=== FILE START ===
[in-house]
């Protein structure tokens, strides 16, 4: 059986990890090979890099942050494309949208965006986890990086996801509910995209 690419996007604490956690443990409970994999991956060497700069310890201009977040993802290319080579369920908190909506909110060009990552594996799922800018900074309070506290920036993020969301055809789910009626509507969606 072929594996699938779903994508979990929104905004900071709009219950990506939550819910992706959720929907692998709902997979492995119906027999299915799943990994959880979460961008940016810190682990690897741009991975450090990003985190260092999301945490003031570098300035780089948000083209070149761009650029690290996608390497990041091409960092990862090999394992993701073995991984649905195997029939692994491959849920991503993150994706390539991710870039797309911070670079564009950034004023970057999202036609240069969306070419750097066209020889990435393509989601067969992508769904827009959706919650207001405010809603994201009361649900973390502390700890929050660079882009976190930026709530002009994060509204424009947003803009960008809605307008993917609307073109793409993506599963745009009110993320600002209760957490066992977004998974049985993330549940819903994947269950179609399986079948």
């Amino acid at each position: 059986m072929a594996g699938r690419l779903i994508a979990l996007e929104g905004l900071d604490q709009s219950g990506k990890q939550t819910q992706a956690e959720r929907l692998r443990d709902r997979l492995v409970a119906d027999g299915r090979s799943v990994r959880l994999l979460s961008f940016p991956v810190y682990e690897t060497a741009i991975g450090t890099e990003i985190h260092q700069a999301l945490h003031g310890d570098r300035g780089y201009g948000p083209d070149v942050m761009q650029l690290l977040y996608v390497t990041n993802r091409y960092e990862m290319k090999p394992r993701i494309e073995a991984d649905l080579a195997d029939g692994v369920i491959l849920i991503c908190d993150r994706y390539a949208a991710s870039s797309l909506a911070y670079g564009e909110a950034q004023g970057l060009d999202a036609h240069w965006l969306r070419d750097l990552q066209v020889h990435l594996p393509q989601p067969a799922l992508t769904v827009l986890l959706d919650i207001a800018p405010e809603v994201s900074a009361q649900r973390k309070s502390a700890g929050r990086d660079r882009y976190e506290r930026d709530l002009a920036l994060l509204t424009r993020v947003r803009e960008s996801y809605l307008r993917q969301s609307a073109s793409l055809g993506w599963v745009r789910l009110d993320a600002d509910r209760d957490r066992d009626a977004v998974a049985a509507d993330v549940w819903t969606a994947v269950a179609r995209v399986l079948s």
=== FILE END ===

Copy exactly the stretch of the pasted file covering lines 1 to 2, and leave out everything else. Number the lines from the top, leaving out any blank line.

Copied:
[in-house]
């Protein structure tokens, strides 16, 4: 059986990890090979890099942050494309949208965006986890990086996801509910995209 690419996007604490956690443990409970994999991956060497700069310890201009977040993802290319080579369920908190909506909110060009990552594996799922800018900074309070506290920036993020969301055809789910009626509507969606 072929594996699938779903994508979990929104905004900071709009219950990506939550819910992706959720929907692998709902997979492995119906027999299915799943990994959880979460961008940016810190682990690897741009991975450090990003985190260092999301945490003031570098300035780089948000083209070149761009650029690290996608390497990041091409960092990862090999394992993701073995991984649905195997029939692994491959849920991503993150994706390539991710870039797309911070670079564009950034004023970057999202036609240069969306070419750097066209020889990435393509989601067969992508769904827009959706919650207001405010809603994201009361649900973390502390700890929050660079882009976190930026709530002009994060509204424009947003803009960008809605307008993917609307073109793409993506599963745009009110993320600002209760957490066992977004998974049985993330549940819903994947269950179609399986079948």